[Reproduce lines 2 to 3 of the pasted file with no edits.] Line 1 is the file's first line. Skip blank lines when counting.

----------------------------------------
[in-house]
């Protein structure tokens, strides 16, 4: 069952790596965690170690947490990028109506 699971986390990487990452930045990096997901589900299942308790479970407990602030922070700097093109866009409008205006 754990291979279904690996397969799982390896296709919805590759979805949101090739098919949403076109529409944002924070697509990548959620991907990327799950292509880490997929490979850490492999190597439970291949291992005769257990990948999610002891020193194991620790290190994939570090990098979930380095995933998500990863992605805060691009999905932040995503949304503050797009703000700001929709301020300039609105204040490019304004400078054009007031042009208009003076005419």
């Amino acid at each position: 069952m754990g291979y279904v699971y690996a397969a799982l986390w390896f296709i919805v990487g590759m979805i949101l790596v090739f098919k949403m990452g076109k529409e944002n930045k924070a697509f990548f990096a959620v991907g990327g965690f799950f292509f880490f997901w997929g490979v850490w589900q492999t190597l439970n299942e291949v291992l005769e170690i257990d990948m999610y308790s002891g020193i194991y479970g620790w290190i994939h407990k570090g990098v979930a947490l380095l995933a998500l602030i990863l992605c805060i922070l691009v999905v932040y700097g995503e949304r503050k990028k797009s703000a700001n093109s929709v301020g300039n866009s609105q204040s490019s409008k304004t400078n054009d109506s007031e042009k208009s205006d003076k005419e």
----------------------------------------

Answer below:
């Protein structure tokens, strides 16, 4: 069952790596965690170690947490990028109506 699971986390990487990452930045990096997901589900299942308790479970407990602030922070700097093109866009409008205006 754990291979279904690996397969799982390896296709919805590759979805949101090739098919949403076109529409944002924070697509990548959620991907990327799950292509880490997929490979850490492999190597439970291949291992005769257990990948999610002891020193194991620790290190994939570090990098979930380095995933998500990863992605805060691009999905932040995503949304503050797009703000700001929709301020300039609105204040490019304004400078054009007031042009208009003076005419």
């Amino acid at each position: 069952m754990g291979y279904v699971y690996a397969a799982l986390w390896f296709i919805v990487g590759m979805i949101l790596v090739f098919k949403m990452g076109k529409e944002n930045k924070a697509f990548f990096a959620v991907g990327g965690f799950f292509f880490f997901w997929g490979v850490w589900q492999t190597l439970n299942e291949v291992l005769e170690i257990d990948m999610y308790s002891g020193i194991y479970g620790w290190i994939h407990k570090g990098v979930a947490l380095l995933a998500l602030i990863l992605c805060i922070l691009v999905v932040y700097g995503e949304r503050k990028k797009s703000a700001n093109s929709v301020g300039n866009s609105q204040s490019s409008k304004t400078n054009d109506s007031e042009k208009s205006d003076k005419e």